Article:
Engsvanyáli: U+E100 - U+E14F
This script was invented by M. A. R. Barker as a playing aid for the Empire of the Petal Throne series of games, along with the Tsolyáni language. Further details can be found in The Tsolyáni Language, parts 1 and 2, published by Adventure Games Inc., 871 Edgerton Street, Saint Paul, Minnesota 55101-4119 USA (+1 612 776 6089). Fonts for Mac and PC can be found at http://groups.yahoo.com/group/tekumel/files/.
The Engsvanyáli script was used for writing the ancient Engsvanyáli language, and has been extended for representing a number of modern languages, most notably Tsolyáni, where it replaced the "monumental" form of the Bednálljan syllabary in the reign of the forty-fifth Seal Emperor.
The Engsvanyáli script is cursive, even in its printed form. Like the Arabic script, in the calligraphic tradition, the same letter may be written in different forms depending on how it joins with its neighbours. Word-medial and word-final vowels are written as diacritics above or below the consonant which they follow in speech; word-initial vowels, which are written as letters, never join with their neighbours. The script is written from right to left excepting numbers, which are written from left to right.
Encoding PrinciplesThe alphabet of the Tsolyáni language is well-defined. Each letter in encoded only once, regardless of the different presentation forms it can assume. Independent vowels are encoded as letters; the combining vowel signs are separately encoded, in the way that Brahmic scripts are encoded.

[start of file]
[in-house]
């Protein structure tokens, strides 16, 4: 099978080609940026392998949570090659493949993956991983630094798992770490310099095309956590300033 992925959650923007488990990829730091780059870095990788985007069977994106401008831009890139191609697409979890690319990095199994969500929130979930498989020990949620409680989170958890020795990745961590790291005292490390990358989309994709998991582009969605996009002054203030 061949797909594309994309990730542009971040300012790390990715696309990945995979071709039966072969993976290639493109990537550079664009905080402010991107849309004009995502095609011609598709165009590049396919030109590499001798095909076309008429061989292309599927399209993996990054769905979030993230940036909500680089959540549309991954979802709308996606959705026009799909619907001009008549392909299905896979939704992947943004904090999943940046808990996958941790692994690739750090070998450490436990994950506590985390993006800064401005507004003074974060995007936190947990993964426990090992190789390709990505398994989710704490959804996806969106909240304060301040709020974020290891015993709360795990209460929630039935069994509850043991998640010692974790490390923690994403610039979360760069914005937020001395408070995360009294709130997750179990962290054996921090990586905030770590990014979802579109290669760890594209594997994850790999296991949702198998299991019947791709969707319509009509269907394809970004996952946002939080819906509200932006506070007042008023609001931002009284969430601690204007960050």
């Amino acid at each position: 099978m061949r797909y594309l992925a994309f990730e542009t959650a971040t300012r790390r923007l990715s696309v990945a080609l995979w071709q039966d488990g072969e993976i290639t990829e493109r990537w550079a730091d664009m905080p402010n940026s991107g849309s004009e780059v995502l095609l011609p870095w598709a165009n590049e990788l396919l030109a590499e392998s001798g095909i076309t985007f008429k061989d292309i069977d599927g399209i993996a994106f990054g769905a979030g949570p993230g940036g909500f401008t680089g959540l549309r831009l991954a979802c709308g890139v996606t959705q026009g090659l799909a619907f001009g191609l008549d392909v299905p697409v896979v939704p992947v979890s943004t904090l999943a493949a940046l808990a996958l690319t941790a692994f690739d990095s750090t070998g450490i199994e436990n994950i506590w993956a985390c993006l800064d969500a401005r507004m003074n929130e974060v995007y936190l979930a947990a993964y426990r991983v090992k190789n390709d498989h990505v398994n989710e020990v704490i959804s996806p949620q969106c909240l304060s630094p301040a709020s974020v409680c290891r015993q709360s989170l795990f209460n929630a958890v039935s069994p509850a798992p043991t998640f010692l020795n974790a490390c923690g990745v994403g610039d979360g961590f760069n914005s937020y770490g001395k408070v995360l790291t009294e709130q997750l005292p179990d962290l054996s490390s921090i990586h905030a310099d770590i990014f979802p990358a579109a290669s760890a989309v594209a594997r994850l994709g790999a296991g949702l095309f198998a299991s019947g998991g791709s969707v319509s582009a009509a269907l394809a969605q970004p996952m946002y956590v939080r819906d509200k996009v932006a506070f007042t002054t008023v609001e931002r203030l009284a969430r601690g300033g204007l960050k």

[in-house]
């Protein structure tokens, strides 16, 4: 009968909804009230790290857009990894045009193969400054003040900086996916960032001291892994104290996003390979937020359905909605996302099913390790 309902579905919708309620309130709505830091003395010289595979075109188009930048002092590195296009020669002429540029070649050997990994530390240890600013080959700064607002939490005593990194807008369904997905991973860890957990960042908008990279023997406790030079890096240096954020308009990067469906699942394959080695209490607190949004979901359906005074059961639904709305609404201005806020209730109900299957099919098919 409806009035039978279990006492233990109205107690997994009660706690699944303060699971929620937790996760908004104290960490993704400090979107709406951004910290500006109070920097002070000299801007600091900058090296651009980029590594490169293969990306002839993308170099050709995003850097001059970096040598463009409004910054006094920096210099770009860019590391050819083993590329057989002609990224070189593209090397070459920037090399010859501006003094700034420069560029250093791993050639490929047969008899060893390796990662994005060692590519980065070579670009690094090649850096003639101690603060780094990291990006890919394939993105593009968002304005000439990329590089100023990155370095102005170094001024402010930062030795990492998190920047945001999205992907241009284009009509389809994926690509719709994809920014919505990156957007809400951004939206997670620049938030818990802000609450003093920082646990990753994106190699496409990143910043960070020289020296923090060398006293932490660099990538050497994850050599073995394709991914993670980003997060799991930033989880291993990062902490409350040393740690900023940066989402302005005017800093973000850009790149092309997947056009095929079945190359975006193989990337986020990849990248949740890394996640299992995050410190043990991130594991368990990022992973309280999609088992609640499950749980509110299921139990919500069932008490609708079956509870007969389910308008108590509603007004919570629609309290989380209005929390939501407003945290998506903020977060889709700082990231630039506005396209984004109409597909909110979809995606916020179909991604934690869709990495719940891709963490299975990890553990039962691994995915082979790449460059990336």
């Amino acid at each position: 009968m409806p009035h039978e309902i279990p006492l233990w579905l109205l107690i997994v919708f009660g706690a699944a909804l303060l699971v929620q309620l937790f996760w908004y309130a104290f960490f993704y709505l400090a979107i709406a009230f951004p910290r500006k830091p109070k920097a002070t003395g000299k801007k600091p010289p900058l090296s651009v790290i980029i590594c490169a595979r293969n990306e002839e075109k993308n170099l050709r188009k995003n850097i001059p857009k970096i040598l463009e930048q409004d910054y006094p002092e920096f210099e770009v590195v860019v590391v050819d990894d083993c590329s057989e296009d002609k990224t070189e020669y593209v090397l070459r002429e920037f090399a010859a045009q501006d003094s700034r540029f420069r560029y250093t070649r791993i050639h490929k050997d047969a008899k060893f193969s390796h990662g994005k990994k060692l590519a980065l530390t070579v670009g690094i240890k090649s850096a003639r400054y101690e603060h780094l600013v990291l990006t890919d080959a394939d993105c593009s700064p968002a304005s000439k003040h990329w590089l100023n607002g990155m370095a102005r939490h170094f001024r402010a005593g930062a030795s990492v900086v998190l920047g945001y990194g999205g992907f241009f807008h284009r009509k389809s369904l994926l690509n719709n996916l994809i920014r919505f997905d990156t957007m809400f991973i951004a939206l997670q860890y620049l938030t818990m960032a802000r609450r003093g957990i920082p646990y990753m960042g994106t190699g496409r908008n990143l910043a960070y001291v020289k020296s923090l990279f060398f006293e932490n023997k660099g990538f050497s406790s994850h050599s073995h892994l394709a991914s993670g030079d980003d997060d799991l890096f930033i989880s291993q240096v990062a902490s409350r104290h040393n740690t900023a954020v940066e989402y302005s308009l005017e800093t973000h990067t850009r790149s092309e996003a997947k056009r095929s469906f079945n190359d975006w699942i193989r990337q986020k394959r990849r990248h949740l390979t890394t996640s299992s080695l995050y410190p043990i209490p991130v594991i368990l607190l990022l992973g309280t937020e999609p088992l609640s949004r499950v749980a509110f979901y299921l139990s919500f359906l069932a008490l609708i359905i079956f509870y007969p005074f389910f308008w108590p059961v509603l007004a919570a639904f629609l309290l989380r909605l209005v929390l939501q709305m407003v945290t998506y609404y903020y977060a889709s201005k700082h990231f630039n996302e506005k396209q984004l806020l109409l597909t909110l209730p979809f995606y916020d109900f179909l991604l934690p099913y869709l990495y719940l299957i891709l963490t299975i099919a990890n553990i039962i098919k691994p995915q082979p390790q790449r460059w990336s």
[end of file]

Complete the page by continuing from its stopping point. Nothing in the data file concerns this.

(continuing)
The Non-joiner and the JoinerThe Unicode standard provides two user-selectable zero-width formatting codes: U+200C ZERO WIDTH NON-JOINER and U+200D ZERO WIDTH JOINER. The use of a non-joiner between two letters prevents them from attaching to each other when rendered. Each letter assumes the correct form, while the context analysis algorithm stays perfectly regular.
Engsvanyáli VowelsVowels in the Engsvanyáli script appear as independent letters only if they begin a word; otherwise, they are rendered as diacritics applied to the preceding consonant. The occurrence of a non-initial Engsvanyáli vowel constitutes an assertion that the character is intended to be applied via some process to the consonantal character that precedes it in the text stream, the base character. The Unicode standard does not specify a sequence order in case of multiple marks applied to the same Engsvanyáli base character, since there is no possible ambiguity of interpretation. (Deterministic sorting could be affected, but not other operations.)
Encoding StructureThe Engsvanyáli block is divided into the following ranges:
U+E100 -> U+E128 Engsvanyáli letters U+E129 -> U+E12E Engsvanyáli punctuation U+E12F Engsvanyáli non-spacing consonant doubler U+E130 -> U+E138 Engsvanyáli vowel signs U+E139 -> U+E13E Currently unassigned U+E13F Engsvanyáli supplementary letter U+E140 -> U+E14E Engsvanyáli digits and numbers U+E14F Currently unassigned
Pictures of Engsvanyáli characters from The Tsolyáni Language (Part II):
Based on a proposal by Christian Carey (ccarey@CapAccess.org)